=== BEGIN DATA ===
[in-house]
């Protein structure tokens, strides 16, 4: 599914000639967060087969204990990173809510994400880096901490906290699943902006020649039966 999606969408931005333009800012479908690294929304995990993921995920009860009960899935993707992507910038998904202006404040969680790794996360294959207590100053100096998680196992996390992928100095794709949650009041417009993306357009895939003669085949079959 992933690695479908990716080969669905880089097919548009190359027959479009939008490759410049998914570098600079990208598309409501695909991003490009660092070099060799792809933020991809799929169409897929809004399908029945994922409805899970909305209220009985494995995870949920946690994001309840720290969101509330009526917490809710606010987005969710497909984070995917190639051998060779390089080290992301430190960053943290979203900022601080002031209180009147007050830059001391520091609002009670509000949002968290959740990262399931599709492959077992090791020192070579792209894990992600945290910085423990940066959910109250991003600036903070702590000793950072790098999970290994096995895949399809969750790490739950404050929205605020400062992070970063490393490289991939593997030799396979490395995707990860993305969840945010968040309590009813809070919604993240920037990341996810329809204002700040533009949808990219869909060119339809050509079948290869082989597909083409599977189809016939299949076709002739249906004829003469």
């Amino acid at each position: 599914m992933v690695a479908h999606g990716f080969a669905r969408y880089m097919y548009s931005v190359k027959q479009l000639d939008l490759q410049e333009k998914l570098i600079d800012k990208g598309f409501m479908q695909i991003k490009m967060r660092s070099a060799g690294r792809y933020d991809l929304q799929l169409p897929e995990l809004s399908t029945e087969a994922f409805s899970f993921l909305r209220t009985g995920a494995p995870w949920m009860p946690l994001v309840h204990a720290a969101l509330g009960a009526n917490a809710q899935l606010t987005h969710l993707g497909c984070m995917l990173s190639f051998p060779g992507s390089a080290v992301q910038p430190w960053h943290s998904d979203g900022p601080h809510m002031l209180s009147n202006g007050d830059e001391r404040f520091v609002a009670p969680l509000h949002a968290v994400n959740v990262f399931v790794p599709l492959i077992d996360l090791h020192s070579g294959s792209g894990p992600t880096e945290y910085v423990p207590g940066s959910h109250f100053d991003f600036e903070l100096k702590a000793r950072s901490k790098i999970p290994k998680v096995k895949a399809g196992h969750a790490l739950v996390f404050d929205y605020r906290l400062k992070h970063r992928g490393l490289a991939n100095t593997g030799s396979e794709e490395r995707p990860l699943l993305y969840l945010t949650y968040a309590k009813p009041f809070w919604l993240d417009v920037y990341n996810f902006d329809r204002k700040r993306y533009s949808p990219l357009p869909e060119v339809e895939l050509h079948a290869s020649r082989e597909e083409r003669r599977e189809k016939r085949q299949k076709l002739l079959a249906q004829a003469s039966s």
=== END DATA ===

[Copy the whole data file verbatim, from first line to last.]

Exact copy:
[in-house]
């Protein structure tokens, strides 16, 4: 599914000639967060087969204990990173809510994400880096901490906290699943902006020649039966 999606969408931005333009800012479908690294929304995990993921995920009860009960899935993707992507910038998904202006404040969680790794996360294959207590100053100096998680196992996390992928100095794709949650009041417009993306357009895939003669085949079959 992933690695479908990716080969669905880089097919548009190359027959479009939008490759410049998914570098600079990208598309409501695909991003490009660092070099060799792809933020991809799929169409897929809004399908029945994922409805899970909305209220009985494995995870949920946690994001309840720290969101509330009526917490809710606010987005969710497909984070995917190639051998060779390089080290992301430190960053943290979203900022601080002031209180009147007050830059001391520091609002009670509000949002968290959740990262399931599709492959077992090791020192070579792209894990992600945290910085423990940066959910109250991003600036903070702590000793950072790098999970290994096995895949399809969750790490739950404050929205605020400062992070970063490393490289991939593997030799396979490395995707990860993305969840945010968040309590009813809070919604993240920037990341996810329809204002700040533009949808990219869909060119339809050509079948290869082989597909083409599977189809016939299949076709002739249906004829003469």
């Amino acid at each position: 599914m992933v690695a479908h999606g990716f080969a669905r969408y880089m097919y548009s931005v190359k027959q479009l000639d939008l490759q410049e333009k998914l570098i600079d800012k990208g598309f409501m479908q695909i991003k490009m967060r660092s070099a060799g690294r792809y933020d991809l929304q799929l169409p897929e995990l809004s399908t029945e087969a994922f409805s899970f993921l909305r209220t009985g995920a494995p995870w949920m009860p946690l994001v309840h204990a720290a969101l509330g009960a009526n917490a809710q899935l606010t987005h969710l993707g497909c984070m995917l990173s190639f051998p060779g992507s390089a080290v992301q910038p430190w960053h943290s998904d979203g900022p601080h809510m002031l209180s009147n202006g007050d830059e001391r404040f520091v609002a009670p969680l509000h949002a968290v994400n959740v990262f399931v790794p599709l492959i077992d996360l090791h020192s070579g294959s792209g894990p992600t880096e945290y910085v423990p207590g940066s959910h109250f100053d991003f600036e903070l100096k702590a000793r950072s901490k790098i999970p290994k998680v096995k895949a399809g196992h969750a790490l739950v996390f404050d929205y605020r906290l400062k992070h970063r992928g490393l490289a991939n100095t593997g030799s396979e794709e490395r995707p990860l699943l993305y969840l945010t949650y968040a309590k009813p009041f809070w919604l993240d417009v920037y990341n996810f902006d329809r204002k700040r993306y533009s949808p990219l357009p869909e060119v339809e895939l050509h079948a290869s020649r082989e597909e083409r003669r599977e189809k016939r085949q299949k076709l002739l079959a249906q004829a003469s039966s």